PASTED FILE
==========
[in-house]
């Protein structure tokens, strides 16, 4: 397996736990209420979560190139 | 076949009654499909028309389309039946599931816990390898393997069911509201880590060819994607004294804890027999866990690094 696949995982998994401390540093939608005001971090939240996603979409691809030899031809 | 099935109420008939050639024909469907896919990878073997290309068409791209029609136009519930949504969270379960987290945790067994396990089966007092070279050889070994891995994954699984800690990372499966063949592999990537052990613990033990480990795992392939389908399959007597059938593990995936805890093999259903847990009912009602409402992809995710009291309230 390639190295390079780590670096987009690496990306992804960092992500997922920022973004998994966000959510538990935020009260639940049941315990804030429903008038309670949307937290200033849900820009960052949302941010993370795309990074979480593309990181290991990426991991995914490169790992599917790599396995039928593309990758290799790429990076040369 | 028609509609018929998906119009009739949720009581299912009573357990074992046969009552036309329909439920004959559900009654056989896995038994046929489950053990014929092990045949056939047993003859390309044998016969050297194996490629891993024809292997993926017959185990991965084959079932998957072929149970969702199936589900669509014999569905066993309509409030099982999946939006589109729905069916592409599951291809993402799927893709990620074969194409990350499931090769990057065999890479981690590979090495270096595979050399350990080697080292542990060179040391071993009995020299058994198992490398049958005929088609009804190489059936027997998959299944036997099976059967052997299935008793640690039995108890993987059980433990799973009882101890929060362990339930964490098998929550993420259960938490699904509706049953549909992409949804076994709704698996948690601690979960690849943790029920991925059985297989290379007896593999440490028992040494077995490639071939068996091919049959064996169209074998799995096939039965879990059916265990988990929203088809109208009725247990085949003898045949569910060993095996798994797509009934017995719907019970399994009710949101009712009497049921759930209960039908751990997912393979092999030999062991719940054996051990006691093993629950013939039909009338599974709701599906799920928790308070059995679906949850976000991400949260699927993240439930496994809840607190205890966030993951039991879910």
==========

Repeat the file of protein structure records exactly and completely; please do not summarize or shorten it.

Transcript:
[in-house]
């Protein structure tokens, strides 16, 4: 397996736990209420979560190139 | 076949009654499909028309389309039946599931816990390898393997069911509201880590060819994607004294804890027999866990690094 696949995982998994401390540093939608005001971090939240996603979409691809030899031809 | 099935109420008939050639024909469907896919990878073997290309068409791209029609136009519930949504969270379960987290945790067994396990089966007092070279050889070994891995994954699984800690990372499966063949592999990537052990613990033990480990795992392939389908399959007597059938593990995936805890093999259903847990009912009602409402992809995710009291309230 390639190295390079780590670096987009690496990306992804960092992500997922920022973004998994966000959510538990935020009260639940049941315990804030429903008038309670949307937290200033849900820009960052949302941010993370795309990074979480593309990181290991990426991991995914490169790992599917790599396995039928593309990758290799790429990076040369 | 028609509609018929998906119009009739949720009581299912009573357990074992046969009552036309329909439920004959559900009654056989896995038994046929489950053990014929092990045949056939047993003859390309044998016969050297194996490629891993024809292997993926017959185990991965084959079932998957072929149970969702199936589900669509014999569905066993309509409030099982999946939006589109729905069916592409599951291809993402799927893709990620074969194409990350499931090769990057065999890479981690590979090495270096595979050399350990080697080292542990060179040391071993009995020299058994198992490398049958005929088609009804190489059936027997998959299944036997099976059967052997299935008793640690039995108890993987059980433990799973009882101890929060362990339930964490098998929550993420259960938490699904509706049953549909992409949804076994709704698996948690601690979960690849943790029920991925059985297989290379007896593999440490028992040494077995490639071939068996091919049959064996169209074998799995096939039965879990059916265990988990929203088809109208009725247990085949003898045949569910060993095996798994797509009934017995719907019970399994009710949101009712009497049921759930209960039908751990997912393979092999030999062991719940054996051990006691093993629950013939039909009338599974709701599906799920928790308070059995679906949850976000991400949260699927993240439930496994809840607190205890966030993951039991879910």